Refuse to be Thwarted!

So after a wasteful spell of sulking, I reviewed my “to-do” list with fresh eyes.  There must be SOMETHING I could do until the weather co-operated.  There is still snow in the most shady spots although it began raining on Monday night through Tuesday.  Needless to say, it is more than saturated out there.  This falling further behind in my well-made, but obviously overly optimistic planting schedule was causing my emotions to free-fall in a downward spiral, and that just won’t do!  My grandmother always said “Hope and plan for the best, but deal with the worst.  Do what you can do, and don’t fret about the rest.”

So with the first pause in the rain,  I picked up another 4,200 black walnuts from the front lawn.  There’s still at least 4-5,000 to go, but that’s all my “winter-do-little” muscles could tolerate.  It felt great to actually get outdoors between showers and move purposefully.  Add that number to the 11,100 that I picked up last fall, and no one should wonder that we’re having a ghastly winter.    Gh seedlings 3-30-18  Then I decided to gamble, and moved 10 flats of the hardiest plants to the greenhouse.  (Pansies, violas, dwarf favas, sweet peas) These overcast days are perfect for moving plants so they can adjust to brighter light without being sunburned.  I think I can keep it above freezing as the forecasters have revised daytime temps upward to 40’s and 50’s and the lowest night temperature up four degrees to 26F.  That created enough space for more seeding flats, so I’m back on schedule with 75 varieties planted so far.  That greatly improved my mood.  Potatoes planted in pots compressed  And then I realized that I could plant potatoes, since they were destined for pots between certain rows of the potager beds this year.  They could be moved into the greenhouse on the coldest nights and get off to an earlier start.  So, I rummaged in my pot mountain in the pole barn, selected pots the size I wanted and put 3″ of bagged composted cow manure in the bottom followed by 2″ of compost.  I chose 2 of the most-sprouted French Fingerlings for each pot, cutting them if need be so there were only 2 good sprouts per chunk.  I know some folks say you must let them air dry after cutting to “scar over and seal” the cut, but my grandmother never did, so I don’t usually either and there’s never been a problem.  A covering of another 2″ of compost will do for now and more will be added as the sprouts grow.  I just did 3 pots, and will do more as I have time and compost available.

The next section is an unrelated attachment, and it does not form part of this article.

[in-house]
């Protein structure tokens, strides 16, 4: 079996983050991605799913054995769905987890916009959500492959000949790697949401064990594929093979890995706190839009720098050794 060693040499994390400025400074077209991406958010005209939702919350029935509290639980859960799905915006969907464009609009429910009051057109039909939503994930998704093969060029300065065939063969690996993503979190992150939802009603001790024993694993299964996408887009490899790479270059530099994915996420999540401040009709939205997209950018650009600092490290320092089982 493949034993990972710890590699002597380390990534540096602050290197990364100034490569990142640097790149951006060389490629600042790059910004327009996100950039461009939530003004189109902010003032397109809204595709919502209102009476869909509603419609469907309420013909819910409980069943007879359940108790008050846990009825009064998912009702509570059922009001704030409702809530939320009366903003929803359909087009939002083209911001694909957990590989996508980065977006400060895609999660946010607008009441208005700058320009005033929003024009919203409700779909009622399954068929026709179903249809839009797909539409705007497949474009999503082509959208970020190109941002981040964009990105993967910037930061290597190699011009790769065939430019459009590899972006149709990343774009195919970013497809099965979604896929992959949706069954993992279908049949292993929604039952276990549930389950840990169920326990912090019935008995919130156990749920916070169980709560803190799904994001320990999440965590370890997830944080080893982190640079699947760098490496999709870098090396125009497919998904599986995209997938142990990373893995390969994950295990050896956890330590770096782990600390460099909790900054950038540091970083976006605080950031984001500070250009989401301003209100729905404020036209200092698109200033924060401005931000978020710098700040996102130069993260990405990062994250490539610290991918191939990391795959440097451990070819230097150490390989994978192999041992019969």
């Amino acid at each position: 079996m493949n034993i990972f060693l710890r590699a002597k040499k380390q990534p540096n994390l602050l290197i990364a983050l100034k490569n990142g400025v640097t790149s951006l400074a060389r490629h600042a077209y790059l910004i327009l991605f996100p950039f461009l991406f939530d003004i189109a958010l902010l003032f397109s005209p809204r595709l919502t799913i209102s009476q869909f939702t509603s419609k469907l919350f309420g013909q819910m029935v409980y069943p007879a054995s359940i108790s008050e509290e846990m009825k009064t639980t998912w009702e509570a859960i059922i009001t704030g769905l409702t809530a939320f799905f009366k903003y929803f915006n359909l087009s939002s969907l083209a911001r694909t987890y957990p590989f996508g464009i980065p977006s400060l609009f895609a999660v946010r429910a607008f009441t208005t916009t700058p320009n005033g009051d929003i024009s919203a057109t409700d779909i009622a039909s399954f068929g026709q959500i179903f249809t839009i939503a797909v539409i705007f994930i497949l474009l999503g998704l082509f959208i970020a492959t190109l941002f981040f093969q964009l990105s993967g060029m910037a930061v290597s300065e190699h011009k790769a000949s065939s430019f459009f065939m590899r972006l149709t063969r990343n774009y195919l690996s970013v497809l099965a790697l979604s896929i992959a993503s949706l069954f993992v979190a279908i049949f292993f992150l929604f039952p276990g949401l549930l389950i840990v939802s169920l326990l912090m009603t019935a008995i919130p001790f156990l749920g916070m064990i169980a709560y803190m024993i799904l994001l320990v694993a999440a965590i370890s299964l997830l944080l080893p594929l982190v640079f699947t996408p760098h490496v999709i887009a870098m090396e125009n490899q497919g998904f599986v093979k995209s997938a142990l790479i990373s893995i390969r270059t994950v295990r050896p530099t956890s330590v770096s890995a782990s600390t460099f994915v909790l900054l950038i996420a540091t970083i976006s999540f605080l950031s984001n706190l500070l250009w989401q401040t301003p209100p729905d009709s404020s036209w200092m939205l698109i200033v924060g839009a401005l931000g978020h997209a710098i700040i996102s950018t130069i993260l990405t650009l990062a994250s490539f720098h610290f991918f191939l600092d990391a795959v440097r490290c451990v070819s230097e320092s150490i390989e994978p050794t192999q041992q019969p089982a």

I finished filling all available space under lights in the basement by transplanting more seedlings.  That total is only 1486, so I’m lagging behind the 2203 last year.  Unfortunately, the forecast is for mid-to-low 20’s at night for the next ten days and more SNOW on 2 of those days, so I’m not willing to risk moving more plants in the greenhouse yet.  At least there’s been a bit of progress, even if it’s only a tiny bit.



About carolee

A former professional herb and lavender grower, now just growing for joy in my new potager. When I'm not in the garden, I'm in the kitchen, writing, or traveling to great gardens.
This entry was posted in Potatoes, Spring, Uncategorized, weather and tagged , , , , , . Bookmark the permalink.

12 Responses to Refuse to be Thwarted!

  1. bcparkison says:

    I can only dream of being as energetic as you but boy…I wish you were a neighbor who loved to share. lol


  2. A. JoAnn says:

    I feel your (snow) pain!

    Liked by 1 person

  3. cavershamjj says:

    The weather is frustrating this year. n have planted up early spuds this weekend, in pots like you.

    Liked by 1 person

  4. coppicelearner says:

    How frustrating! But glad you found something you could get on with. I wish I had met your Grandmother – she sounds such a wise lady and you obviously learned a lot from her.

    Liked by 1 person

  5. thelongview says:

    Wow! Your thousands of seedlings and harvests make me realise what a long way i have to go! Right now mine are in single digits. But I’m enjoying every bit of it.


    • carolee says:

      That’s the important part…enjoyment! I used to grow hundreds of thousands annually, but it grew to be too much as I aged. Now I’m keeping things on a scale I can handle, so it is FUN again. When it isn’t, I’ll scale back a bit more. Gardening should be a joy.


  6. Wow. you are a hard worker in the garden! Very impressive. You have inspired me to get out into my gardne more – and we have 60s and 70s in our area – what is my excuse I don’t know!!


  7. Cortney says:

    We woke up to 6 inches Saturday morning. Ugh. I’m playing around with a radiator-style electric heater in the greenhouse to see if I can keep it above freezing, if I can, I’ll start moving some stuff out there. I’m running out of room inside! I hope the snow avoids you and I’m envious of your progress!


    • carolee says:

      Oh, you make me feel so much better! I plugged in my heater today only to find it doesn’t work! Bummer! I have a smaller one as a back-up but it’s not as efficient. Very, very windy today so even though it’s a bit warmer, it’s unpleasant to be outdoors. I’m out of room indoors as well, so I’ll have to slow down seeding & some seedlings will get larger than I like before they get transplanted. Love your posts.


      • Cortney says:

        Thanks so much! It is so lovely to have someone else to compare weather and progress with that is actually in the same region! So far the heater is working, but with a forecast of 9 degrees tonight I’m not actually holding out much hope that the greenhouse will stay above freezing. I think I’m going to have to slow down on the seedlings too!!! What a bonkers spring so far!

        Liked by 1 person

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